The effectiveness of Brook’s vision comes through in the soundtrack for one of his three filmed adaptations of “La tragédie de Carmen” (each playing out to more or less the same staging and design). Without any of these visuals, the score could easily fall apart as a conceptual bricolage. Yet Brook turned the empty space between recorded music and listener into its own stage to render the drama as delivered by the music. As Carmen, Zehava Gal’s voice is mercurial; creamy at the top, and almost fragile in delivery, but with a compelling pathos and at times acerbic edge. I’m not sure what a cello made out of a viola body and zither strings would sound like, but I wouldn’t be surprised if it sounded a bit like her. As José, Laurence Dale (himself now a director) is well-paired with Gal’s mezzo, his tenor like a barely frozen-over lake, the depths just visible below the surface. His is a slow-burn José who skates gently yet fluidly over the ice until the cracks become inevitable and his character goes entirely, and quietly, to pieces.
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Bertrand Chamayou brings a similar sense of mystery, fate, and doubt to another new recording, one centered on Olivier Messiaen’s evening-length “Vingt regards sur l’Enfant-Jésus.” Some of this work’s haziness, however, seems to come down to autobiography: While Brook was excused from military service due to a health condition and Schoenberg had fled post-Anschluss Vienna for the safe haven of Los Angeles, Messiaen served the French army in World War II. If you know one detail of his life, it’s likely of his time spent in a Nazi POW camp between 1940 and 1941, during which time he composed the “Quatuor pour la fin du temps” for himself and three fellow inmates.
What happened afterward, however, had a similar impact on Messiaen’s compositions. Released in the spring of 1941, Messiaen returned to what was now an occupied Paris. At the end of the war, his first wife, Claire Delbos, went in for a routine surgery that left her with bouts of amnesia and erratic behavior that threw an otherwise passionate marriage into deterioration (Claire eventually entered a sanatorium where she lived until her death in 1959). At the same time, Messiaen had been hired as a teacher at the Conservatoire, where he encountered the iconoclastic piano student Yvonne Loriod. He soon began writing works for her, including the fiendishly difficult “Vingt regards,” 20 portraits of Jesus’s infancy.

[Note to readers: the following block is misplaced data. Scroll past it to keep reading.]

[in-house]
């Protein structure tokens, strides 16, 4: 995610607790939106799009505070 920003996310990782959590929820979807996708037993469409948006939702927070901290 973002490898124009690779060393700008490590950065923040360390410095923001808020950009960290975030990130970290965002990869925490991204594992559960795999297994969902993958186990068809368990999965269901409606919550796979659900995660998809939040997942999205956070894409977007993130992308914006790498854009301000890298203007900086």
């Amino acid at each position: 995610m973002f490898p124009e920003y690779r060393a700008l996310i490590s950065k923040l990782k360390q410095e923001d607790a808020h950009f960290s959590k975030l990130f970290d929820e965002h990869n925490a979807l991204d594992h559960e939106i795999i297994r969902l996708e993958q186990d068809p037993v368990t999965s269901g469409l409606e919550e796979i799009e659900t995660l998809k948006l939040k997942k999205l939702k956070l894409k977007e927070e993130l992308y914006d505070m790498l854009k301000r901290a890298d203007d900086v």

While authoring many theologically-focused works, Messiaen eschewed being labeled as a mystic—he was no George Gurdjieff, offering spiritual teachings through his music. He may have composed with an aim towards communion, in both the metaphoric and Catholic sense of the word, but his works were delivered as a messenger rather than a pontiff. That said, the sacred mysteries of faith were some of the themes he returned to time and again throughout his career: the nuance of transubstantiation, the nature of the holy Trinity, and the notion of resurrection. “The drama of my life is that I have written religious music for an audience that has no faith,” he once quipped.
It’s hard to find a work by Messiaen that doesn’t reflect these fixations, but “Vingt regards”—with its ability to both stretch wide with its iterations on the early life of Jesus and deep by focusing these meditations entirely on the solo piano—is an especially vivid case study. Chamayou ushers in the work’s beginning, “The Contemplation of the Father,” softly, yet steadily; a somnambulistic pacing nestled in the quiet of the midnight hours. Much like Schoenberg’s Chamber Symphony, the contemplation becomes circular, the same ideas held like rocks in order to feel their weight and potential. Messaien then cuts into this with the second movement, “The Contemplation of the Star,” a comet of chords blasting in like a supernova. It’s the chiaroscuro between these passages of light and dark, of breakneck speed and methodical plodding, that fills in the shades of what Chamayou describes as a “giant fresco.”
It helps that Chamayou has spent more than three decades obsessed with the work; one he first heard at age nine, and one he first played in 2008 (at the age of 27) for Messiaen’s centennial. Since then, Chamayou has had time to go back to the pieces time and again, as if it were its own sacred text whose merit exists in interpreting and reinterpreting over time. Even in the most joyful moments of the score, there is a reserve of doubt, the known-unknowns. Even as Chamayou reaches the end, it feels incomplete—by the composer’s design. I can’t wait to hear what his interpretation is like in another 30 years. ¶